I don’t want this weekend to slip by without a quick comment about Mayor Mitch Landrieu’s address on Friday. The New Orleans mayor chose the removal of the Robert E. Lee monument to deliver remarks about why he believed it was justified. It is a remarkable speech on a number of levels. Continue reading
This past Wednesday morning I stopped by a brand new Amazon brick and mortar bookstore just up the road in Dedham. I walked out after roughly ten minutes of browsing with nothing to show for it.
I love bookstores. One of my favorite jobs was working for Borders Books & Music in Rockville, Maryland back in the early 1990s before the company went corporate and lost its way. The experience of walking in Amazon’s version of the bookstore could not have felt more alien to me. In fact, as counter-intuitive as this may sound, I don’t believe the overall mission of the store is the sale of books. Continue reading
This past week I published two essays at The Daily Beast. The first focused on President Trump’s confusing and self-serving address marking the beginning of Black History Month.
One final thought: What opportunities are there to use the president-elect’s embrace of social media to encourage smart civic engagement among our students? What responsibilities come with having such access to the future president and how can we encourage students to do so in a productive way?
I follow and, on occasion, respond to Donald Trump’s tweets. There, I said it. In fact, the more I do the more I consider it a form of healthy civic engagement. President Obama and other elected officials use twitter, but it is not always clear when their tweets are published by staffers. There is no question that Trump’s output is his own and this both thrills his supporters and horrifies his detractors. Continue reading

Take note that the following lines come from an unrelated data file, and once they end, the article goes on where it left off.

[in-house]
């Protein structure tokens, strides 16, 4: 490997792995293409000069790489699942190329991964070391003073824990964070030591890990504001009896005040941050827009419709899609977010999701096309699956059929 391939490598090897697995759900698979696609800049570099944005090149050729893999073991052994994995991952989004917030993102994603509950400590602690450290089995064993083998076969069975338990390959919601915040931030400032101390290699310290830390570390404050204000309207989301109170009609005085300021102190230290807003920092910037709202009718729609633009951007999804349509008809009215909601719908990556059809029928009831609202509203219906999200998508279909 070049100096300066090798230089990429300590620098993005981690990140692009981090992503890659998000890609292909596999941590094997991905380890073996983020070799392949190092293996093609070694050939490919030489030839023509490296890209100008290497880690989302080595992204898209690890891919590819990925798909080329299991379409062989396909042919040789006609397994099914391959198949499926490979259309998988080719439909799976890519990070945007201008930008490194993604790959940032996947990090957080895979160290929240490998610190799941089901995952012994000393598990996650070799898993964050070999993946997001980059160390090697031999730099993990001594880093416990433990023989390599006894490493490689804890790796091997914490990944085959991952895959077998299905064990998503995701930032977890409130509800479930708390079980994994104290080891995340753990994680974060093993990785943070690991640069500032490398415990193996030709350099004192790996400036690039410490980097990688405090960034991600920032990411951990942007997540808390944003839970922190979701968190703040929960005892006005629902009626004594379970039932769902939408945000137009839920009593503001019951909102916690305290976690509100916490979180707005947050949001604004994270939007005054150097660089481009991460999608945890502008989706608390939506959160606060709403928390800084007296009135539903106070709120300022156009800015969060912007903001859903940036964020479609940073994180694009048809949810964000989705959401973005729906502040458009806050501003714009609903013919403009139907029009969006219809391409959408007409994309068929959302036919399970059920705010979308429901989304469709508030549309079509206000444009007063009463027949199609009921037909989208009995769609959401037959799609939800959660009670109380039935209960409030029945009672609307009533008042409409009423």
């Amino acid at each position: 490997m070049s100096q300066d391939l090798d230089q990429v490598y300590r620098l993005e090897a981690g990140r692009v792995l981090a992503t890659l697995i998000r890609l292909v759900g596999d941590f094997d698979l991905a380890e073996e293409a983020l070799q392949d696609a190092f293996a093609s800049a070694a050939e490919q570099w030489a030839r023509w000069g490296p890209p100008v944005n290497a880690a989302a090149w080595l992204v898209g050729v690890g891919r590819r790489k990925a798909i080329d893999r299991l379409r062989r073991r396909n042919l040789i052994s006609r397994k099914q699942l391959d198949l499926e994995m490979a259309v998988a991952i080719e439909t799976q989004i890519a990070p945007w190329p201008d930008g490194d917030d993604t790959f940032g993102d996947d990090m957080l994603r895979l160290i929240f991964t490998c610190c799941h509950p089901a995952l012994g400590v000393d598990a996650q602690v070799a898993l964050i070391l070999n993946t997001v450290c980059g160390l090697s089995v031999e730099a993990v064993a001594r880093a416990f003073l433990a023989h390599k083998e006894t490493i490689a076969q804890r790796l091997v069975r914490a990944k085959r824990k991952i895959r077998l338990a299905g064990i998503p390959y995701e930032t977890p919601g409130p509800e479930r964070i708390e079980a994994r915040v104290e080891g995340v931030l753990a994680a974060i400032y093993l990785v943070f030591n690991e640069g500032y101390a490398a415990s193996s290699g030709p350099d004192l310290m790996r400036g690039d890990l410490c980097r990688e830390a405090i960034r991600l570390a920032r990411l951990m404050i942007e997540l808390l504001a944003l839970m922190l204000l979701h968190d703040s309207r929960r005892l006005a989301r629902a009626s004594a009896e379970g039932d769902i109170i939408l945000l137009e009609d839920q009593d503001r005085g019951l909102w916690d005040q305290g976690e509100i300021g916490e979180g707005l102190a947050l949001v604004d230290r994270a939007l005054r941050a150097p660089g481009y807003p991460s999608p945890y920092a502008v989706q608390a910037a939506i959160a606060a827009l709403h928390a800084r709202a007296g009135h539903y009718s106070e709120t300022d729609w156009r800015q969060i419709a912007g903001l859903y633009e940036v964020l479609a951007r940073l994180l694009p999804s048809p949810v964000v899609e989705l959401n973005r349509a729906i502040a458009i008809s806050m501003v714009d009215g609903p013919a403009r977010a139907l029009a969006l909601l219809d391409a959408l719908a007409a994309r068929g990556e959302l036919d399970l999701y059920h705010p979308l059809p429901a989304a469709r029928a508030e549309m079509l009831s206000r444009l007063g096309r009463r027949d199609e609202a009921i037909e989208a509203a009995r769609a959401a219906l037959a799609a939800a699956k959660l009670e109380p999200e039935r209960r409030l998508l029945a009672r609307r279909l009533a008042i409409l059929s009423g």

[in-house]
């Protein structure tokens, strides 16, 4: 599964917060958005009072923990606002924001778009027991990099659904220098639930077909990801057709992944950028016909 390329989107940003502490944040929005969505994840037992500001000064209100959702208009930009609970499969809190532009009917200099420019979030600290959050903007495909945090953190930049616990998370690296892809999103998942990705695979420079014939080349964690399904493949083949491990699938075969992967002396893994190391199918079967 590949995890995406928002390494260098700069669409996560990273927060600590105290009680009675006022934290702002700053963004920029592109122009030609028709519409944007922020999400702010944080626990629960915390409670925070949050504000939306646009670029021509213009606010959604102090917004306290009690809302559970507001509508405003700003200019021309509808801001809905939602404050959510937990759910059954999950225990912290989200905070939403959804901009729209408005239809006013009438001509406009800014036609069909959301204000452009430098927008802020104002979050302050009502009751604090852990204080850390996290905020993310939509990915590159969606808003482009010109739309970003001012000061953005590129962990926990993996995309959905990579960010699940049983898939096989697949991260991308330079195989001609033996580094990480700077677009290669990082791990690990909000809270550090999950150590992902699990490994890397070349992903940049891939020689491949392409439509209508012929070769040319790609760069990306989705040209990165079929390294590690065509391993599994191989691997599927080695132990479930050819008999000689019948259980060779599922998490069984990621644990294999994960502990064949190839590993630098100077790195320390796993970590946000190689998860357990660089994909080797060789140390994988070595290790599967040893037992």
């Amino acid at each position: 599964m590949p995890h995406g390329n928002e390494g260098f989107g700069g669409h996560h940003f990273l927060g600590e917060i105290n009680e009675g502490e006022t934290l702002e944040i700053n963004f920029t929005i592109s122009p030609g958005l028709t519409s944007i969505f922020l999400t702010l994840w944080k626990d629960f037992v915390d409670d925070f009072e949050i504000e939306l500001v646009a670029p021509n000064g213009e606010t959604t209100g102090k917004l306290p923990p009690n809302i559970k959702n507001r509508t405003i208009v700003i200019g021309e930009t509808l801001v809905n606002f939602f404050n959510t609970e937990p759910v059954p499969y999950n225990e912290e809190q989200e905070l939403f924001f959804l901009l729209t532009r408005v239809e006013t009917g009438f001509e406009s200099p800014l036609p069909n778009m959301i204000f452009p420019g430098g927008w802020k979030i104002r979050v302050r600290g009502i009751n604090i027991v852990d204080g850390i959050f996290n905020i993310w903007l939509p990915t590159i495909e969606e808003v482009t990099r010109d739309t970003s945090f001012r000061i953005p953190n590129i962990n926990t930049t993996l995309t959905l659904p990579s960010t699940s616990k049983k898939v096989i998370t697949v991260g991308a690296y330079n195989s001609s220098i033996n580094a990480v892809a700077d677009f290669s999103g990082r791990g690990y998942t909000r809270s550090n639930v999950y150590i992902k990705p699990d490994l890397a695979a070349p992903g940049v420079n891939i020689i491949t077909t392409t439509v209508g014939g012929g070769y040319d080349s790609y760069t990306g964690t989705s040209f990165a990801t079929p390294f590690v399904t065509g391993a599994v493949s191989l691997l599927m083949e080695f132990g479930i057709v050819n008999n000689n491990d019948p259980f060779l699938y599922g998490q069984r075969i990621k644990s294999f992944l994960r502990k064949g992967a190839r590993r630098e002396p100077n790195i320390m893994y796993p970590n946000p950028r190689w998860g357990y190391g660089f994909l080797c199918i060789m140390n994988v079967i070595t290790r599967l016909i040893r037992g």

I would give my right arm to be in a history classroom today. Of course, that raises the question of what we as history educators should do to help our students understand last night’s election results and Donald Trump’s victory. What follows is not in any way intended as a lesson plan. Those will certainly be forthcoming in the near future. For now I want to share a few thoughts about how you should approach your students and what you may want to avoid. Continue reading
Update: Mississippi University for Women also announced earlier today that it will no longer fly the state flag on campus. That leaves Delta State University as the last school standing.
Up until this morning MSU was the
only state university that still flew the state flag on campus. Pressure on other campuses and in municipalities across the state has led to its removal owing to its inclusion of the Confederate battle flag in its design.
Like many of you, I was moved by Khizr Khan’s passionate response during the final night of the DNC’s national convention to Donald Trump’s early campaign promise to ban all Muslims from this country. His defense of his son, Captain Humayun Khan, who was killed in Iraq in 2004 reflects the serves as an important reminder that claims to citizenship and loyalty to this country transcends racial, ethnic, and religious identification.
I was particularly taken by Mr. Khan’s reference to Arlington National Cemetery as I am just about finished reading Micki McElya’s new book, The Politics of Mourning: Death and Honor in Arlington National Cemetery. I highly recommend it. The overall focus of the book provides some much needed context to Mr. Khan’s remarks about his son, his service as a Muslim American, and his burial at Arlington, which I hope comes through in my latest essay at The Daily Beast.
By now most of you have heard that yesterday the House of Representatives voted to severely restrict the display of Confederate battle flags at VA cemeteries. The Senate still needs to vote, but there is a good chance that they will follow suit.
I shared a few thoughts about the decision at The Daily Beast. Click here for my other essays at TDB.